“It is also common for symptoms to vary in intensity over time. Some people go for long periods without any significant problems, only to relapse when they have to deal with other major life stresses. In rare cases, the symptoms may not appear for months, or even years, after the trauma.”
From my research, it’s more prevalent than rare. I’d suggest that there’s more than meets the eye, and it’s more common than researchers think it is. Ask around amongst your colleagues. Of those closest to me from my two tours, 40% experienced the return in their fifties, and through a variety of factors.
“The reasons for this are not fully understood, but a common observation is of a veteran who, when busily immersed in a successful career and family life appears to cope quite well, only to begin to exhibit symptoms when they retire from work.”
What about me? What about you?
For me, it wasn’t retirement. it was the nearly three years of unemployment and the subsequent roller coaster ride it sent me on, until I made the decision to grab hold of life again, and found the way to turn my life around.
With all that’s happened, with all that I’ve been through, with all the bitter lessons I’ve had to learn, even in 2016, I still made a couple of really dumb decisions.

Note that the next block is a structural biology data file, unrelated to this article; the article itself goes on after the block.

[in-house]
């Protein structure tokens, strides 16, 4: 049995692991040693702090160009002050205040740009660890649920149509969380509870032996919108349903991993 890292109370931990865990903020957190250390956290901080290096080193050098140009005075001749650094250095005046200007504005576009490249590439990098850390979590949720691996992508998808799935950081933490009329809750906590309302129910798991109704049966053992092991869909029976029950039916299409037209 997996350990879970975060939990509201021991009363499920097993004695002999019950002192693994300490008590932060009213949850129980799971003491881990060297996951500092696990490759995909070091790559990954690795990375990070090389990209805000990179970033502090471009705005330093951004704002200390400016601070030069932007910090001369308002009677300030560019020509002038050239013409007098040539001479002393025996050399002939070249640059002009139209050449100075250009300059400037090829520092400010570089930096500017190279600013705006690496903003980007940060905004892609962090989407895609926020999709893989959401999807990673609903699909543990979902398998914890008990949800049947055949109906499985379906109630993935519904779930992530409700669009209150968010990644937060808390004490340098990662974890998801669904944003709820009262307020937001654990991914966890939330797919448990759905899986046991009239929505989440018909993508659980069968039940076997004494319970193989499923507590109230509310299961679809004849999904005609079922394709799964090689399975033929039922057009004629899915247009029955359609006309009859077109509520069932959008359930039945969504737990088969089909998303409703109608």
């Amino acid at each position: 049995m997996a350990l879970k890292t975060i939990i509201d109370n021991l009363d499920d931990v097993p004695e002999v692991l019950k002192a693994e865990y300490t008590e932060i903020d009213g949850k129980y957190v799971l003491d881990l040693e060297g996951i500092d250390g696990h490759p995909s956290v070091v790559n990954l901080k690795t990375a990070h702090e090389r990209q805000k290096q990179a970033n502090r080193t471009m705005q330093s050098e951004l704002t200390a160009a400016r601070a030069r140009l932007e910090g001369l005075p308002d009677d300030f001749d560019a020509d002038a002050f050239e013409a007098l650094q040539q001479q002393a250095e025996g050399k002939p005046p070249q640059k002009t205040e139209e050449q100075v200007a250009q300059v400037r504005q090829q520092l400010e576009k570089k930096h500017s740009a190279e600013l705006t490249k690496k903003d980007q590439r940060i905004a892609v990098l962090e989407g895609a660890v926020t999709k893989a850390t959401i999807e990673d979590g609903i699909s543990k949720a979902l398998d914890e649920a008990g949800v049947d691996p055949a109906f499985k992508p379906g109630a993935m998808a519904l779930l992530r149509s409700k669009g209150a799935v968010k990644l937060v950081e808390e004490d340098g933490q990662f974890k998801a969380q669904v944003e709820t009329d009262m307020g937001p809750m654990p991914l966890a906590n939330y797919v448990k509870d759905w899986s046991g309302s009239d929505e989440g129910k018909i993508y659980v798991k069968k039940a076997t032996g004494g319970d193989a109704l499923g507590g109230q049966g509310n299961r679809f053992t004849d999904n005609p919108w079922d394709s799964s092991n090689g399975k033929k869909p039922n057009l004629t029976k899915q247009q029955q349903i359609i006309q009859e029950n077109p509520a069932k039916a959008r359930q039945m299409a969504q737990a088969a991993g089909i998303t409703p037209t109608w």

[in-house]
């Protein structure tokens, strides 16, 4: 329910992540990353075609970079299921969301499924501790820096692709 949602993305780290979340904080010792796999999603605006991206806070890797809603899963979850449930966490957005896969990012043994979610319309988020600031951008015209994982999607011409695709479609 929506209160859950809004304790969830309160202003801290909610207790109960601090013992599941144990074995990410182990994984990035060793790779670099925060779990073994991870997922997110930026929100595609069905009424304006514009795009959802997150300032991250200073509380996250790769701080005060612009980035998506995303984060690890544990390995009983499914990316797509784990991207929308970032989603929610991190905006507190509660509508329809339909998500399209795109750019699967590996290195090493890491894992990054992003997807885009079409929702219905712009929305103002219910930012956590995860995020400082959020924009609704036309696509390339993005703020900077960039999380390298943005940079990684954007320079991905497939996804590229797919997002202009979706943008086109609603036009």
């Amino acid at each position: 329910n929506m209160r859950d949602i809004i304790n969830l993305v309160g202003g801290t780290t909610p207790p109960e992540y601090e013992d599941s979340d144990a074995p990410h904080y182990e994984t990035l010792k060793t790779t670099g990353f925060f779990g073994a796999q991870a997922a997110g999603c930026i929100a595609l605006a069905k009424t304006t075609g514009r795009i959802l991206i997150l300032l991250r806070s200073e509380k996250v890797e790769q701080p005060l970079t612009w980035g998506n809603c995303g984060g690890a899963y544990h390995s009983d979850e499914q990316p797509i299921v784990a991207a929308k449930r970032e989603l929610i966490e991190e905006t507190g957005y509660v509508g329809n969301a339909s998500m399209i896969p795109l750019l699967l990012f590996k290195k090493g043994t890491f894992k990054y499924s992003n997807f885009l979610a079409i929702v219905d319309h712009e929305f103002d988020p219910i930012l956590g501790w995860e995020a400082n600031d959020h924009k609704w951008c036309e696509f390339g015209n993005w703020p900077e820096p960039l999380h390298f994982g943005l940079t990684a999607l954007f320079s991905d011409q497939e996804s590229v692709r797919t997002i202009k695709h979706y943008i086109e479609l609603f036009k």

That’s why I do, and will always see myself as being “a work in progress.”
“PTSD is not an inevitable consequence of experiencing what, on the face of it, seems to be a traumatic event, such as death at close quarters in war. It is not fully understood yet as to why one person exposed to a similar, or even the same event, might go on to develop PTSD while another person does not.”
“Some risk factors have been identified as being exposed to trauma earlier in life, multiple exposure to traumatic events, an absence of social support after a trauma, and the presence of other major life stressors.”
To access the booklet, this is what you do:
Go to www.dva.gov.au
On the top toolbar go to Health and wellbeing
Scroll down to Mental Health
Click on At Ease mental health publications
You will see six buttons - Click on the 5th button Mental Health booklets
You will see ‘Mental Health and Wellbeing After Military Service’
Click on it and you will see there is a link to download it
Click on that link, and you will have the entire booklet
I’m taking a little bit more, because It’s relevant to put here before you read the booklet.
Signs and symptoms
If you have PTSD, you may often experience feelings of panic or extreme fear, resembling what was felt during the traumatic event. In PTSD there are three main types of difficulties:
Re-living the traumatic event – through unwanted and recurring memories and vivid nightmares. It can feel as though the events were happening again; this is referred to as ‘ flashbacks’, or ‘reliving’ the event.